• At least 19 Iranians have died in a friendly fire incident during a naval training exercise in the Gulf of Oman, after a missile struck a support vessel close to its target.
  • A five-star Athens hotel must demolish its top two floors, to the joy of many local residents, following a ruling by the Greek central archaeological council, which said the Coco-Mat hotel was blocking a famous view of the Acropolis.

Great reads

The 1963 movie adaptation of William Golding’s classic novel, Lord of the Flies
The real Lord of the Flies
It was the Guardian’s most read story of the weekend. The historian Rutger Bregman uncovered a real-life case of schoolboys being stranded for months on a desert island – and learned that it turned out very differently to William Golding’s classic novel.
How soaring drug prices could stifle Covid-19 treatment
Several existing drugs may prove to be somewhat effective coronavirus treatments over the months and years while we wait for a vaccine, but as Mona Chalabi writes, big pharma’s high pricing may keep them out of the hands of those who need them most.

Opinion: Coronawashing is the greenwashing

Big brands from Uber to HSBC are busy pushing out PR initiatives to seem caring during the pandemic. Oscar Rickett argues that these are the same businesses that benefited from the weaknesses in the public sphere that the outbreak has served to expose.

A Who’s Who of polluters, tax dodgers and outsource vultures are urging us to #StaySafe, pumping out soft-focus branded content that makes Forrest Gump look like an episode of Chernobyl.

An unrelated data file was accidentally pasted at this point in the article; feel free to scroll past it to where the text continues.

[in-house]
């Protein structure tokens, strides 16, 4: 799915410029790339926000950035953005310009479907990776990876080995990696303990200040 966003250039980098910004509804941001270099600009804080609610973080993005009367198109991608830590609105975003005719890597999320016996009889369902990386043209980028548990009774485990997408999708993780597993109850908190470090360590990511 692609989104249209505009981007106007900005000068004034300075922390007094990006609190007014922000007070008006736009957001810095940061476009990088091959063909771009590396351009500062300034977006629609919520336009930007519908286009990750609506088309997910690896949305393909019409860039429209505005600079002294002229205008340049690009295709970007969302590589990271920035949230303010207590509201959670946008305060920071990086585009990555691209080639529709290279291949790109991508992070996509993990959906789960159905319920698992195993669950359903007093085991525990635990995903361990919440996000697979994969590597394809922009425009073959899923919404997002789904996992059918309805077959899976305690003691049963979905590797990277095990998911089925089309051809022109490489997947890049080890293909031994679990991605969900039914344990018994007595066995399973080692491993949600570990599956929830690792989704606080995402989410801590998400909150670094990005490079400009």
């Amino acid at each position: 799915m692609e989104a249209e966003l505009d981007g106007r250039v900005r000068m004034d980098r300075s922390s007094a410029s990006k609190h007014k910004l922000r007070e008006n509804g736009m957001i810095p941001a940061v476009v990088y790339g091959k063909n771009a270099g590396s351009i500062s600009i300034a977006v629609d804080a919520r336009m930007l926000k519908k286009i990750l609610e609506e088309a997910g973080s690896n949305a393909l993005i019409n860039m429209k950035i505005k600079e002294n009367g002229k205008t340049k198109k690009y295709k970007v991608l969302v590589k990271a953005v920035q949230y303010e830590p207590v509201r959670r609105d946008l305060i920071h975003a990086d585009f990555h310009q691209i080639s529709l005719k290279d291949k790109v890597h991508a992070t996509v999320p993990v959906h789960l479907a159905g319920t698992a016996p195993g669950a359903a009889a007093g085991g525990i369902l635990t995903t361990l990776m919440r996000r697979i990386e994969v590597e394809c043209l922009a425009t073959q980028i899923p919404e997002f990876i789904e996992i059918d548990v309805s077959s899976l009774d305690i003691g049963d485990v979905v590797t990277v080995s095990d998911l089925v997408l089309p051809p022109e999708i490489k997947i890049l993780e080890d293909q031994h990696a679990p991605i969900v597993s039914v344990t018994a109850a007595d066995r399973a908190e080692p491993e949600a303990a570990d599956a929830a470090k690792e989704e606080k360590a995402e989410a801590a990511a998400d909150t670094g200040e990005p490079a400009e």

Last Thing: An 11-year-old achieves skating’s holy grai


Opinion: Coronawashing is the new greenwashing

Big brands from Uber to HSBC are busy pushing out PR initiatives to seem caring during the pandemic. Oscar Rickett argues that these are the same businesses that benefited from the weaknesses in the public sphere that the outbreak has served to expose.

A Who’s Who of polluters, tax dodgers and outsource vultures are urging us to #StaySafe, pumping out soft-focus branded content that makes Forrest Gump look like an episode of Chernobyl.

Last Thing: An 11-year-old achieves skating’s holy grail

Gui Khury, an 11-year-old skateboarding prodigy, has used his lockdown time productively during Brazil’s coronavirus school closures. He’s now the first person ever to land a 1080-degree turn on a vertical ramp, more than two decades after the skating legend Tony Hawk completed the first 900-degree turn.